Frequently Asked Questions (FAQ)


What are the areas of interest?

The Barwon Infant Study explores a range of research areas about the development and wellbeing of children including:

  • Allergies
  • Cardiovascular health
  • Dental health
  • Eye health
  • Genetics
  • Lifestyle
  • Mental health
  • Neurodevelopment
  • Respiratory health
  • Physical Growth

Who is running the study?

The Barwon Infant Study is funded by the National Health Medical Research Council and conducted in partnership with the Murdoch Children’s Research Institute and Deakin University.

Who is in the study?

Participants in the study include over 1,000 mother-infant pairs from the Barwon region in Victoria, Australia.


How long will the study go for?

BIS is a longitudinal study. The longer BIS continues the more valuable it becomes. The aim of BIS is to develop new knowledge about how to give kids the best start to life. As of 2020, our valuable participants have been involved in BIS for 7-9 years now with the help of continued funding and evolving research questions following the developmental milestones of childhood. The study will continue to follow participants throughout early life with the help of continued funding.


Am I still in the study?

All BIS participants recruited from birth are ongoing participants in the study. All components of BIS are optional for our participants and we will gain consent at each review. We understand that life can be busy with young families and we make every effort to work around our participants. If you do not wish to complete a specific component or would like to withdraw from the study completely, we will accommodate all your needs.


What is data linkage?

Data Linkage is a technique used by researchers and to match existing information with routinely collected data. The purpose of the project is to use data linkage to get information from the source, meaning that we can reduce the length of our study questionnaires and the amount of information we ask you to recall. We are interested in the public health data and also some education records now that the BIS kids are at school. All data is DEIDENTIFIED, meaning it does not contain you or your child’s identifying details, such as name, DOB or address. We will NEVER be requesting information on sensitive information such as; criminal records, Centrelink or welfare payments, sexual assault services, etc. In the BIS Primary School review, we will ask your consent for health-related records such as Medicare. Data linkage is highly regulated and secure, with your permission needed to access any of your identifiable information.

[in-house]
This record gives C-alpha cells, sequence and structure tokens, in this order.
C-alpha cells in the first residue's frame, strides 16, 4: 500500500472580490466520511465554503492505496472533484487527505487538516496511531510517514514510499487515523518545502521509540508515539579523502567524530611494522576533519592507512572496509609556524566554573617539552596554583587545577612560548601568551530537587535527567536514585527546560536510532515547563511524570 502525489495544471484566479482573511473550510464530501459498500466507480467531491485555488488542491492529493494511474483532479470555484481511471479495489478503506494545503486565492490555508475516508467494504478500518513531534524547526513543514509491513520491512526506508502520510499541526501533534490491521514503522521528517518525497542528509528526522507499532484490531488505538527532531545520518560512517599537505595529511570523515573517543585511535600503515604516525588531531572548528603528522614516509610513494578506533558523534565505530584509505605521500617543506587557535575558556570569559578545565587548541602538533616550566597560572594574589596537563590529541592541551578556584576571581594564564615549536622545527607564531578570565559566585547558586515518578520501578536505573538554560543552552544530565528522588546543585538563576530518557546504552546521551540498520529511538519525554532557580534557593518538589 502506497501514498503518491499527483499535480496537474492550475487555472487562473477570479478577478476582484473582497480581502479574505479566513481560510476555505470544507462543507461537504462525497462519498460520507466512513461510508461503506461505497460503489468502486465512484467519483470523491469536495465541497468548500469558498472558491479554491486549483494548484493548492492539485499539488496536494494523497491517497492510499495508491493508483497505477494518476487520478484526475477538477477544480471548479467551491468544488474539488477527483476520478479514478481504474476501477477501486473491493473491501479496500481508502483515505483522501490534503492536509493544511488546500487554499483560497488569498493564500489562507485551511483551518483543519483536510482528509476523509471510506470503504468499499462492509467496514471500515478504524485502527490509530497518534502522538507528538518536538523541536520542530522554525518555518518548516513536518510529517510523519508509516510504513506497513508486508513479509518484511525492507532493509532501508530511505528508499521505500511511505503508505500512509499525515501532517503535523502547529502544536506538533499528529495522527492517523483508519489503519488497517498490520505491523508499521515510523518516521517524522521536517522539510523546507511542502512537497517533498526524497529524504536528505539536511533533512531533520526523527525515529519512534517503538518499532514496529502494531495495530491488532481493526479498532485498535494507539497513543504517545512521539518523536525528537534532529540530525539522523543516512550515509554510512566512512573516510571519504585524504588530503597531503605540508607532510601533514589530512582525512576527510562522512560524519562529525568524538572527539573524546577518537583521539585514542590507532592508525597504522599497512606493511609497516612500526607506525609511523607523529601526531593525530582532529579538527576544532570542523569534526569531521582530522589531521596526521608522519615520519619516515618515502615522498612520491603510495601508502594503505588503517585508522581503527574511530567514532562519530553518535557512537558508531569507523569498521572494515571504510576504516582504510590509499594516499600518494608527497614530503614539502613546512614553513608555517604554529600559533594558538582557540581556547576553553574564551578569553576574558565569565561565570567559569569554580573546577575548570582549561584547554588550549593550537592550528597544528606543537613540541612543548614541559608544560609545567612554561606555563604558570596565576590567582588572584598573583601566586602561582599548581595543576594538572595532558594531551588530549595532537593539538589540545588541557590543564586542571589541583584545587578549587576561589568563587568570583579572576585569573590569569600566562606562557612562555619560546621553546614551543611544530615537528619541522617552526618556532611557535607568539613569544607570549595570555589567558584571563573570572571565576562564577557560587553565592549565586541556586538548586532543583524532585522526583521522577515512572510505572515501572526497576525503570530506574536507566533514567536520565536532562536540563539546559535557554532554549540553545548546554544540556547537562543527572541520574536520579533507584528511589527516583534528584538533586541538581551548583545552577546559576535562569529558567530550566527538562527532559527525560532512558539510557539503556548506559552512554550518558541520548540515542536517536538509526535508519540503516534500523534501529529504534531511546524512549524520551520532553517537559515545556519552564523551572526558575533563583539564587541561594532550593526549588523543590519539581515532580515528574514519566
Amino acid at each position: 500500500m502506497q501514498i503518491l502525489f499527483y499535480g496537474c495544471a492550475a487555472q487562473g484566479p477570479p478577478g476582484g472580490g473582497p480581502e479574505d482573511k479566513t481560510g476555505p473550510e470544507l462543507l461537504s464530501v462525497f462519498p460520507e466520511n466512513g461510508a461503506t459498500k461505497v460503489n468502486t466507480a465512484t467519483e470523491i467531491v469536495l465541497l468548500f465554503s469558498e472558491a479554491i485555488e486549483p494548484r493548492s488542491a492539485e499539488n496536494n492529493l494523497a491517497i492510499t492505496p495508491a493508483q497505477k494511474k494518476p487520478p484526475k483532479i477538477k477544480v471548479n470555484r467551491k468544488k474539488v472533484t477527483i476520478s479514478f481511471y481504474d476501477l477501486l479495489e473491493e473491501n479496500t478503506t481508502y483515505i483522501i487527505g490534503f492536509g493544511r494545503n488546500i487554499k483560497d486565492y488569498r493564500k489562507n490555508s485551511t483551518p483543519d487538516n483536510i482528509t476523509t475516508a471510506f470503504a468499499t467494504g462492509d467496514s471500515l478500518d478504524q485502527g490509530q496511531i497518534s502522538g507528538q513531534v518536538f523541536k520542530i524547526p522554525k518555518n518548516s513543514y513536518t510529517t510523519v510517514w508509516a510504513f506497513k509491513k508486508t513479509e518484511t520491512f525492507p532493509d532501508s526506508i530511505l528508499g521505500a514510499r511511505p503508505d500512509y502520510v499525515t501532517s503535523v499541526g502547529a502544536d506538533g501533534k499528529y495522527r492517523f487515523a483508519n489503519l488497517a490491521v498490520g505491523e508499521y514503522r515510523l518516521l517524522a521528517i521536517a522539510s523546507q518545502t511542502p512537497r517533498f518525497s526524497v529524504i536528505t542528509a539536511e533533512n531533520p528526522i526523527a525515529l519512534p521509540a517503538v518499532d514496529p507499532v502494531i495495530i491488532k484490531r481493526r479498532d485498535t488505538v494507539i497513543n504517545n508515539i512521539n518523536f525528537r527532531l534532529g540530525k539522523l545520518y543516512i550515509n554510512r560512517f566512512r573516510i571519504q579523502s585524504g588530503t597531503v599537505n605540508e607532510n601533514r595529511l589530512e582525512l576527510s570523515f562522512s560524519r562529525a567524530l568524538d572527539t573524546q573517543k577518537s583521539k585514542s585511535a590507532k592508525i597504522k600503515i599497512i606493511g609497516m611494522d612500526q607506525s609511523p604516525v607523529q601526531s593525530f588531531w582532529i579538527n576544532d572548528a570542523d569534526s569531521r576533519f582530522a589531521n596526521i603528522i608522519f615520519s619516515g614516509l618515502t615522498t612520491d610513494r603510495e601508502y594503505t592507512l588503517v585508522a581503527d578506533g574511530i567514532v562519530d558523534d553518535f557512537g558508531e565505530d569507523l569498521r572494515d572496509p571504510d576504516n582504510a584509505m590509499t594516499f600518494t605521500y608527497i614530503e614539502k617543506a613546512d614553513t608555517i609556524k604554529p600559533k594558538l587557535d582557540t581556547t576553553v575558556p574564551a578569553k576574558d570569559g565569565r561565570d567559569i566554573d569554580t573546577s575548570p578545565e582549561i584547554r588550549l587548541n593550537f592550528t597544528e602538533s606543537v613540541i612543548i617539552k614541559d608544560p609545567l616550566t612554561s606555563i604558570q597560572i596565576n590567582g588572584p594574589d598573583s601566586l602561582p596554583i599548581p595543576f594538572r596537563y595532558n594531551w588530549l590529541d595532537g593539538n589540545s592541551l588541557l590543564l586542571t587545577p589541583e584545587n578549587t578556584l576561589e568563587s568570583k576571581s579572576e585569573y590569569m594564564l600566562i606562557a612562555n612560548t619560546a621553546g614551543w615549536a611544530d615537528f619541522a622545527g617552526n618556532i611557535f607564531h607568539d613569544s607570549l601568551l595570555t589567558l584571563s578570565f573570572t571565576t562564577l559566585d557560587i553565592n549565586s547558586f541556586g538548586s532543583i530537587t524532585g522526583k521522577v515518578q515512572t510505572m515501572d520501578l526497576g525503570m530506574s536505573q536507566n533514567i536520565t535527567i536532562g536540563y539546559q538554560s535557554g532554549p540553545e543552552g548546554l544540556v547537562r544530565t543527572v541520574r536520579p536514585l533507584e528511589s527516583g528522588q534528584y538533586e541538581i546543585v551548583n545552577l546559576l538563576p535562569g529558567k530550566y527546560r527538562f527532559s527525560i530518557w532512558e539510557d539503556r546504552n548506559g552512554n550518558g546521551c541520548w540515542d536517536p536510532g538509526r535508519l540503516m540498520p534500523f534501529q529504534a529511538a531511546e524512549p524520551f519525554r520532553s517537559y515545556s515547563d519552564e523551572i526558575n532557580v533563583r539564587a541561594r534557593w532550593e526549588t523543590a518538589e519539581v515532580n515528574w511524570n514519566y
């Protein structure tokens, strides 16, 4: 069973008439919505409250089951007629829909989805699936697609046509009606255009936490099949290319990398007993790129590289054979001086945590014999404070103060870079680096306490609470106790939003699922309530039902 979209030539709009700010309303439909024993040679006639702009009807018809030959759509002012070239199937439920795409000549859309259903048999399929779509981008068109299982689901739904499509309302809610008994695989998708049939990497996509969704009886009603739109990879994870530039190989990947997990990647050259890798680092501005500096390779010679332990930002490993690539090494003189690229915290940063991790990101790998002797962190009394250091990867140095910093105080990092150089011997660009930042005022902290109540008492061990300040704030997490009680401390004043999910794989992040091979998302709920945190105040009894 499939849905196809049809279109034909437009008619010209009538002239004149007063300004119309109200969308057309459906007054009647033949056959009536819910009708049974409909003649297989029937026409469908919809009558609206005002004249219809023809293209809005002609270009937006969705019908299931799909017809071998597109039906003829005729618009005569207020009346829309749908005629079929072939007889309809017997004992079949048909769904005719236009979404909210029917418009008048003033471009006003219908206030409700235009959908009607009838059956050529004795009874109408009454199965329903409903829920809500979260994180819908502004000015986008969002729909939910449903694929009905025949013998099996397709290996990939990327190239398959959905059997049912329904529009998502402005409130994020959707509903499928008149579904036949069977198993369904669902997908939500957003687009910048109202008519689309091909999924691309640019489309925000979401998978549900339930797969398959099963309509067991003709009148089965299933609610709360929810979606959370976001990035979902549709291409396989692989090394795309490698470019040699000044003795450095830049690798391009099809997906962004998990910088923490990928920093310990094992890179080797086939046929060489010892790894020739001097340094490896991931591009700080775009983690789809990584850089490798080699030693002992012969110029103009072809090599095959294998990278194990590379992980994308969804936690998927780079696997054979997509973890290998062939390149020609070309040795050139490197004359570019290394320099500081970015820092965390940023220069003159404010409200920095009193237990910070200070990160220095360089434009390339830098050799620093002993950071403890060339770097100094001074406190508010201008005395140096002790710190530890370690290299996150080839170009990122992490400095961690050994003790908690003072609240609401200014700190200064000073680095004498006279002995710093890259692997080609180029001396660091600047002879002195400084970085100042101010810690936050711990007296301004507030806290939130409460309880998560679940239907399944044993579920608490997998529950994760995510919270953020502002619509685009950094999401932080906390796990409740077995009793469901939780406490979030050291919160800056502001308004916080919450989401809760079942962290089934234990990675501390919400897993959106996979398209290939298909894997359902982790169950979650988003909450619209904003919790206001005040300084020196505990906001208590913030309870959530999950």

Data Linkage Participant Information

Data Linkage FAQ Sheet

What if I no longer wish to be involved in the study?

BIS appreciates all the time our participants have provided us over the years. Without you, BIS wouldn’t have been able to collect the amount of information that has led us to new discoveries to help our children develop in a healthy way. If you no longer wish to be involved with BIS, please contact us via email, or phone us at 0400 432 976 and one of our research assistants will assist you.

What are the potential benefits of continuing with the study?

The information we gain from this study is likely to help develop strategies that may reduce the risk of disease among children and adults in Australia and around the world. However, we cannot guarantee or promise that your child will receive any direct benefits from this research. It is also possible that the data and biological samples will be used to develop specific preventative and/or treatment agents and technologies that may benefit Australian or international stakeholders. Please note that all samples that are sent out of the immediate BIS environment will be de-identified.